ADF filed a federal lawsuit against the college, its administrators, and Professor Matteson, asking the court to put a stop to the instructor’s behavior, and address the college’s unconstitutional speech code that facilitated that behavior.

“The college actually had a policy that said, ‘If you believe what you are going to say is going to be offensive to someone, don’t say it,’” David says. “So the college was already telling students to self-censor their speech, and that’s what caused this whole incident.

“Policies like this are on the books on college campuses all across the country,” David says, “and just the fact that they are on the books, and in student handbooks, chills student speech. Students read, ‘If you think you’re going to say something offensive, don’t say it,’ and then they self-censor their speech. They don’t share their ideas. They don’t feel free to do so.”

img-JonathanLopez-and-DavidHackerADF asked the federal court to block LACC from enforcing its speech policy, and the court did. The college appealed that decision to the U.S. Court of Appeals for the Ninth Circuit, which ruled that the connection between the speech policy and what happened to Jonathan wasn’t sufficiently clear to justify compelling the college to change its speech code. ADF asked the U.S. Supreme Court to review that decision, but the high court declined.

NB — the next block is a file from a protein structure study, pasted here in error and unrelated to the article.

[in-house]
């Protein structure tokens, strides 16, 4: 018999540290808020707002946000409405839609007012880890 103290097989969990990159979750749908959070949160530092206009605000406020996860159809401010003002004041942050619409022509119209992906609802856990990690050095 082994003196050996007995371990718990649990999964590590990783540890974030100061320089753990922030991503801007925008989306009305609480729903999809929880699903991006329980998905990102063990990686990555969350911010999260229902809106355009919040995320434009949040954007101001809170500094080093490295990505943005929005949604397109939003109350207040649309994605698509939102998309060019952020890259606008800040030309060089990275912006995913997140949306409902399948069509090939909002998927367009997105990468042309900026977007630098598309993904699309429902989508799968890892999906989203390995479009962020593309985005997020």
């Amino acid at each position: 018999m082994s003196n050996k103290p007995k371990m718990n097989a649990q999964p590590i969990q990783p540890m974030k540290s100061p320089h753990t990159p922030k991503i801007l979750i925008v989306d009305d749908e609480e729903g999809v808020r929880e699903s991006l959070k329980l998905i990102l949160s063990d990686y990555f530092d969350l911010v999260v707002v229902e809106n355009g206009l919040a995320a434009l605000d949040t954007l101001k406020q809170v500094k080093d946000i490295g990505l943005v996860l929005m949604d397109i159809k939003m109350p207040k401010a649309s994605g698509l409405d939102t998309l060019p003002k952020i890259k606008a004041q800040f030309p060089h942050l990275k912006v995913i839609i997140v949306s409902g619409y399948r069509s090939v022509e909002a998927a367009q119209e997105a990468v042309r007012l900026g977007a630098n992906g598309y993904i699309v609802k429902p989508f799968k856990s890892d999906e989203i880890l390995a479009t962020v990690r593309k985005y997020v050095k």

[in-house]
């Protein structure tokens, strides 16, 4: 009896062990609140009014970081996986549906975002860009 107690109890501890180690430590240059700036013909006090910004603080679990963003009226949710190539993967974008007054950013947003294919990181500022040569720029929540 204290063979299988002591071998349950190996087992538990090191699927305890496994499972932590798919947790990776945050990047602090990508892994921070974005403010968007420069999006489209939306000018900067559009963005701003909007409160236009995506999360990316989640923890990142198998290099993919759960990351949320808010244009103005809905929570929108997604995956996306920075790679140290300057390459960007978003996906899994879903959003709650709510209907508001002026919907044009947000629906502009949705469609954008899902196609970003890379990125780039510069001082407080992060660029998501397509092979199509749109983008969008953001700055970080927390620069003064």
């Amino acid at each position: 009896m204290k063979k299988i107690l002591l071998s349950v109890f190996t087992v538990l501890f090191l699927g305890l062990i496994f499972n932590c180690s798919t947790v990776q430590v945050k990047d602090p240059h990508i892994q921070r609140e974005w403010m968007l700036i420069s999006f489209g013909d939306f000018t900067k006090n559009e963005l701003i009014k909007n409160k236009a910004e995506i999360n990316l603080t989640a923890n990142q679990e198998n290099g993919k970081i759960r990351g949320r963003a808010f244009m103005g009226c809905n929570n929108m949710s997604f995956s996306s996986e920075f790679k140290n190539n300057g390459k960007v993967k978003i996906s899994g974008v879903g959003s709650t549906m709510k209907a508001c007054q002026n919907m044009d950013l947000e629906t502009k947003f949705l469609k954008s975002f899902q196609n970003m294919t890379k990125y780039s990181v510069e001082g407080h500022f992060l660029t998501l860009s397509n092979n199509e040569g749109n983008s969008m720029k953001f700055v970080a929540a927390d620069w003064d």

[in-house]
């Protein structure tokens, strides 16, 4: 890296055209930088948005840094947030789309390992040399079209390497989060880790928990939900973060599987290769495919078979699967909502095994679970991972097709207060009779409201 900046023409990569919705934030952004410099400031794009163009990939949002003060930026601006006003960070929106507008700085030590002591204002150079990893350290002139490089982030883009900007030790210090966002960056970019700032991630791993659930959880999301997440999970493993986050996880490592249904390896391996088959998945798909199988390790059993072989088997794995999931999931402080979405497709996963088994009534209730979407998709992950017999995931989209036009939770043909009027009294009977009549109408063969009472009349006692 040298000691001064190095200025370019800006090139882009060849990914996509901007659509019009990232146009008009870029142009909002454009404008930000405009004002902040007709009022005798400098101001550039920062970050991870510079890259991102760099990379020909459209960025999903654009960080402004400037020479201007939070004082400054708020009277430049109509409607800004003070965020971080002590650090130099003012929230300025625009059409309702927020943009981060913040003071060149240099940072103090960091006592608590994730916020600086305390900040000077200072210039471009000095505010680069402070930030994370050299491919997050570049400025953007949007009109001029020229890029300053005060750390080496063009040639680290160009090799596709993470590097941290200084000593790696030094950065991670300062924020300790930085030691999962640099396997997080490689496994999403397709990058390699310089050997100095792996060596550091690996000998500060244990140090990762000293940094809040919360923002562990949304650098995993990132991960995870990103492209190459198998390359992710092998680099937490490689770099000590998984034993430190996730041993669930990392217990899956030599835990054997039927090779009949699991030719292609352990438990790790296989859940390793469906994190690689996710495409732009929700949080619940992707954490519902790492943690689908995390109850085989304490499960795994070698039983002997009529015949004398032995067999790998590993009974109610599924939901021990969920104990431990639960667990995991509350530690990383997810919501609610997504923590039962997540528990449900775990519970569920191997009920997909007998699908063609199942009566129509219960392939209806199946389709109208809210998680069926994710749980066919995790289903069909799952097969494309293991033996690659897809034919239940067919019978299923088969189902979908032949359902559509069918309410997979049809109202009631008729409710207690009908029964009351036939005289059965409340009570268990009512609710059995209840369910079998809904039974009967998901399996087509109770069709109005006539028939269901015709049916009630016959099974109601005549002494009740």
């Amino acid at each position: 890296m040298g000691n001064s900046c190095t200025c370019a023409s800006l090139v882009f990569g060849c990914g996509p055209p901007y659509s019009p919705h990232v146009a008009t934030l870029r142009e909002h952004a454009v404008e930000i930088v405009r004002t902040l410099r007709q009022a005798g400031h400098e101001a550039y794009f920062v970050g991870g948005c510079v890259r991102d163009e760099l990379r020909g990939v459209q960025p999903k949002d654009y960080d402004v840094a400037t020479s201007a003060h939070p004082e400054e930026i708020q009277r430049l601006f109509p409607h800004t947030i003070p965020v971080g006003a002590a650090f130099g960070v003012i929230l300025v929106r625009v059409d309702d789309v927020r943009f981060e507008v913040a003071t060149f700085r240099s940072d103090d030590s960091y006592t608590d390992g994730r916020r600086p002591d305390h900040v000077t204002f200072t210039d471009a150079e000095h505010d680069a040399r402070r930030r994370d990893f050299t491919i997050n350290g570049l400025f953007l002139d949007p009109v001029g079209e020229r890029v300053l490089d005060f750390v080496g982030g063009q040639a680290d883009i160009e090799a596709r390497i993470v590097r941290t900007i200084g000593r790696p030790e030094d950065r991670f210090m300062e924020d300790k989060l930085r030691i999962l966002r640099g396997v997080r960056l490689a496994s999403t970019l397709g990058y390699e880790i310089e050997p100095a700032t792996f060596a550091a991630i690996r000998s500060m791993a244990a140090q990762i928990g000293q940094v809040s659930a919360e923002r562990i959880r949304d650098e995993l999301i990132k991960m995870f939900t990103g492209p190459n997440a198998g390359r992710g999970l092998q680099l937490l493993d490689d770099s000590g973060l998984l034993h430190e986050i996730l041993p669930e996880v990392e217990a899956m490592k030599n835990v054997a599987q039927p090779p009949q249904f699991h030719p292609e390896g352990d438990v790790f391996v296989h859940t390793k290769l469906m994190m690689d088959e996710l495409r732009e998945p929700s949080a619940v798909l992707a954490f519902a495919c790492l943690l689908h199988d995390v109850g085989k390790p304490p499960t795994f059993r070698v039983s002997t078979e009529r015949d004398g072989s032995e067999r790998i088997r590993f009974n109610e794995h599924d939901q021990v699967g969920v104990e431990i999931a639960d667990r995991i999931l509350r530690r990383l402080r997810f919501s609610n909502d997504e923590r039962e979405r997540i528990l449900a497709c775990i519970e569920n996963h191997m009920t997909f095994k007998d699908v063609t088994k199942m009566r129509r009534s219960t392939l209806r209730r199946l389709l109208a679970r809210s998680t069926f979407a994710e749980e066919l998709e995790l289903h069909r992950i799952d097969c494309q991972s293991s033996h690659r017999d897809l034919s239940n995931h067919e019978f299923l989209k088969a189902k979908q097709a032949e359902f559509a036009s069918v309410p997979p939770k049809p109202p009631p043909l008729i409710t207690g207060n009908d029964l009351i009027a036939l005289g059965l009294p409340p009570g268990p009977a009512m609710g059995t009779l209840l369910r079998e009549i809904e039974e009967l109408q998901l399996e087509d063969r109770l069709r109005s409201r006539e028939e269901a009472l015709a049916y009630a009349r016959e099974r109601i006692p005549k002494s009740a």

That wasn’t the end of the case, though. ADF went back to the district court, asking it to rule in Jonathan’s favor and compel Professor Matteson to stop his outrageous behavior in the classroom—and the court did just that.  It entered a judgment against Matteson for abusing his student’s free speech rights, and awarded Jonathan damages for the violation of those rights.

“I was pleased with that,” Jonathan says, “even though it was never about the money. It was more about defending my faith. I was really glad that there was acknowledgement that the instructor did do wrong, that he did violate my rights … and that other believers can speak up now, and feel comfortable about speaking up.”

“Jonathan’s case had far-reaching effects,” David says. “It was covered in the national media, (and) a lot of people paid attention because the facts were so egregious. Certainly other schools noticed the inherent wrong in a professor singling out a student just because of his faith, and punishing him.” The incident and ensuing lawsuit also caught the attention of other college students nationwide, many of whom contacted ADF with their own experiences of persecution for their faith and denial of their constitutionally protected speech and religious freedom.